Two things for you to consider:
People do exactly what they want to do, every single time; they put their time, effort, and energy into those things that are important to them, and they put less (or none) into things that are less (or not) important.
Every action you take -- every single one, even if it feels like habit -- is a choice you have made. You might be making that choice subconsciously, but you are still choosing.
I just want to listen to the person I love.
If you wanted to be listening to him, you would be.
So the question you need to ask yourself is:
"Why do I not want to listen to the person I love?"
Or, put another way:
"What is it that, in the moment the person I love is speaking to me, I want to be doing more than listening to him?"
Or, put another another way:
"What need inside of me is fulfilled by doing something other than listening to the person I love?"
That's the first thing you need to figure out. Because if you wanted (really, truly, actually wanted) to choose to listen to him...you would. But you don't. So there's something else that is more important to you (and you may not even be aware of it) that is causing you to choose not to listen.
Understanding the need that drives that choice is the only way to resolve it, because as long as that need exists, you will find ways to serve it, and until you know what it is, the ways you subconsciously find to serve it will cause you to do things that you *think" you "don't want to do".
So. The first step is to figure out what that underlying need is that is driving your choice not to listen to him when he speaks.
Once you do that (and it's possible that working with an outside person who doesn't have your blind spots about your own behavior, such as a counselor or therapist, can be helpful in that regard), then the next steps are:
Figure out different, more constructive ways to service that need inside of you, so that it is taken care of and is not driving your subconscious choices in a way that does not serve you and your relationship, and then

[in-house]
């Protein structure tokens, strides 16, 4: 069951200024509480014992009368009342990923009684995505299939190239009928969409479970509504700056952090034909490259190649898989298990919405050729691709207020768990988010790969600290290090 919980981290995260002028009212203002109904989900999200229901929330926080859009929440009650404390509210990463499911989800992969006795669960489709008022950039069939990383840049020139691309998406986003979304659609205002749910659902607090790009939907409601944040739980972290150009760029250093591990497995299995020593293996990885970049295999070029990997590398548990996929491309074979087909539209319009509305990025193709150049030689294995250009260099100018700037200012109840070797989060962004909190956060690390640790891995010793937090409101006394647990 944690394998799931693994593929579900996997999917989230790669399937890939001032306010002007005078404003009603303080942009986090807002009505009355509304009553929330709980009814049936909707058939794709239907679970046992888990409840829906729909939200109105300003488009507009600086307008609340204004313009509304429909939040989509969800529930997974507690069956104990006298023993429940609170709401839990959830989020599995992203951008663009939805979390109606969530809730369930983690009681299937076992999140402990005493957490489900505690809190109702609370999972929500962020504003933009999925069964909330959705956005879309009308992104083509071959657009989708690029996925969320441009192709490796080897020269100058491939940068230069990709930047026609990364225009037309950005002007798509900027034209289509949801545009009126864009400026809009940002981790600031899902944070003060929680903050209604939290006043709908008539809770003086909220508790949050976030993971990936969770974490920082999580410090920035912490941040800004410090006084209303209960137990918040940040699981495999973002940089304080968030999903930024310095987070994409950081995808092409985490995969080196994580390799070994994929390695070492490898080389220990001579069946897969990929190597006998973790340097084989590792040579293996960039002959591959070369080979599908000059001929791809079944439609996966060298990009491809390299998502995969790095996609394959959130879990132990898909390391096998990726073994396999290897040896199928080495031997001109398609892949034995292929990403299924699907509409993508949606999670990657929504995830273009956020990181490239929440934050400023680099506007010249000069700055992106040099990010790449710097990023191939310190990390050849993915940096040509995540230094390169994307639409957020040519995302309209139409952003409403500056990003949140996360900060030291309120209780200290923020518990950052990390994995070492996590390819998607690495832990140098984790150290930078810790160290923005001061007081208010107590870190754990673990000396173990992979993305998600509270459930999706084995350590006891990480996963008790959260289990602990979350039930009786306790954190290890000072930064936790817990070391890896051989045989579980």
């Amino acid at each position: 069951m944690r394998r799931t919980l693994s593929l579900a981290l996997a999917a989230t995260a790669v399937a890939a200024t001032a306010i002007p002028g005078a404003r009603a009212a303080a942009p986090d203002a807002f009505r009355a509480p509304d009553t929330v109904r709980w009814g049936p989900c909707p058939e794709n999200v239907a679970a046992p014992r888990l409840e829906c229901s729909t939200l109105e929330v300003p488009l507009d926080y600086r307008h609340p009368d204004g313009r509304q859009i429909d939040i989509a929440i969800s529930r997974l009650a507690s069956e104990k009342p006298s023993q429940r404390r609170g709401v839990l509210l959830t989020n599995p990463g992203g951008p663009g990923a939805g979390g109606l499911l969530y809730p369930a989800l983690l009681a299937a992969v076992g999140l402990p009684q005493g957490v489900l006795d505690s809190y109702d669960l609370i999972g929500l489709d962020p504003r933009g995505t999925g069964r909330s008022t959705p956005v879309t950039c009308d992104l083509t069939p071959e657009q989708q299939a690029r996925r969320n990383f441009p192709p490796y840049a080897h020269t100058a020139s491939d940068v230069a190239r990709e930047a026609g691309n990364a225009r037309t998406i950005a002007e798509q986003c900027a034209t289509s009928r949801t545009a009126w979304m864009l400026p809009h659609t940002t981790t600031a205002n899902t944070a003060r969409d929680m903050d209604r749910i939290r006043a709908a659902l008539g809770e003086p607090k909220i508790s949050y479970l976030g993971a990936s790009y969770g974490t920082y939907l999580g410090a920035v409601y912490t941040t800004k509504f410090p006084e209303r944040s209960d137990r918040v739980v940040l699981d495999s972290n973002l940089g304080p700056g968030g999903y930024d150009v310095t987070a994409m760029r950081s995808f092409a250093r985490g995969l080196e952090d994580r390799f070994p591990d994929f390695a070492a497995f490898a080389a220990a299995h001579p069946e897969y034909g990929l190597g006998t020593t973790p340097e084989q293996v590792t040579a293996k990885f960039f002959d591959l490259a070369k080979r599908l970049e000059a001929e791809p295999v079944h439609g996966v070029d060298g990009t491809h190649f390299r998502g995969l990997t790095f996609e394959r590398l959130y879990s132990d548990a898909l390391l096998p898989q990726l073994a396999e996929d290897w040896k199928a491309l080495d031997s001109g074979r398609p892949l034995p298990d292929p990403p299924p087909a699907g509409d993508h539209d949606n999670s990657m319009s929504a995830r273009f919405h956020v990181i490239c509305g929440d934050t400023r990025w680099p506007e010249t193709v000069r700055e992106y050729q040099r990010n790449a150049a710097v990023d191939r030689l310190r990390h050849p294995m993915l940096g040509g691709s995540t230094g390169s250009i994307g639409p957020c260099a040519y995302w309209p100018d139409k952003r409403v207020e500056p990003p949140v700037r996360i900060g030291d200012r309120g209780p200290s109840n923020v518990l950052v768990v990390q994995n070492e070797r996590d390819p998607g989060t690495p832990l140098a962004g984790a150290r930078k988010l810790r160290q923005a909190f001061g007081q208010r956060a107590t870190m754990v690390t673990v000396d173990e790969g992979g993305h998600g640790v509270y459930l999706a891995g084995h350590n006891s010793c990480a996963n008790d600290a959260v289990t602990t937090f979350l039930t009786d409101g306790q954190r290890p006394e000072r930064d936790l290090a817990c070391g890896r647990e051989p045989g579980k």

Make a conscious choice to actively listen to him when he speaks. Right now the choice you are making not to listen is unconscious, somewhere down at the level of habit; you have formed pathways in your mind that cause you to automatically tune him out, like rainwater cuts a streambed in the land, so that the next time it rains, water will follow the same path.
What you have to do is carve a new path for that rainwater to follow. It's possible, but it won't happen passively or by accident; you actually have to do the work of digging that new pathway in your mind, and the way you to that is, when he speaks, stop whatever you are doing, put your phone down, shut off anything that might be distracting, look him in the eye, and consciously choose to pay attention to what he is saying. If it helps, respond to what he's saying; nod if he says something of note. Ask questions or make other responses, not only to show him that you are listening, but to force your mind to stay focused on this one thing that you are doing.
At first it will feel awkward and weird and onerous. But if you stick with it, then over time (just as water flowing down a new path you have dug for it) things will settle out, and you will find that your new habit is to do the thing that you have been consciously choosing to do: listening to him when he speaks will become automatic, and you won't have to put effort into doing so any more.
That whole process will take time; it usually takes somewhere around 90 days for a new, deliberately-chosen path of action to become habit.
So figure out what is driving your need not to listen to him (with outside help if necessary), figure out how to address that need in ways that are constructive, choose to change your behavior in a conscious and active way, and then stick with that changed behavior for as long as it takes for that new pattern to become habit.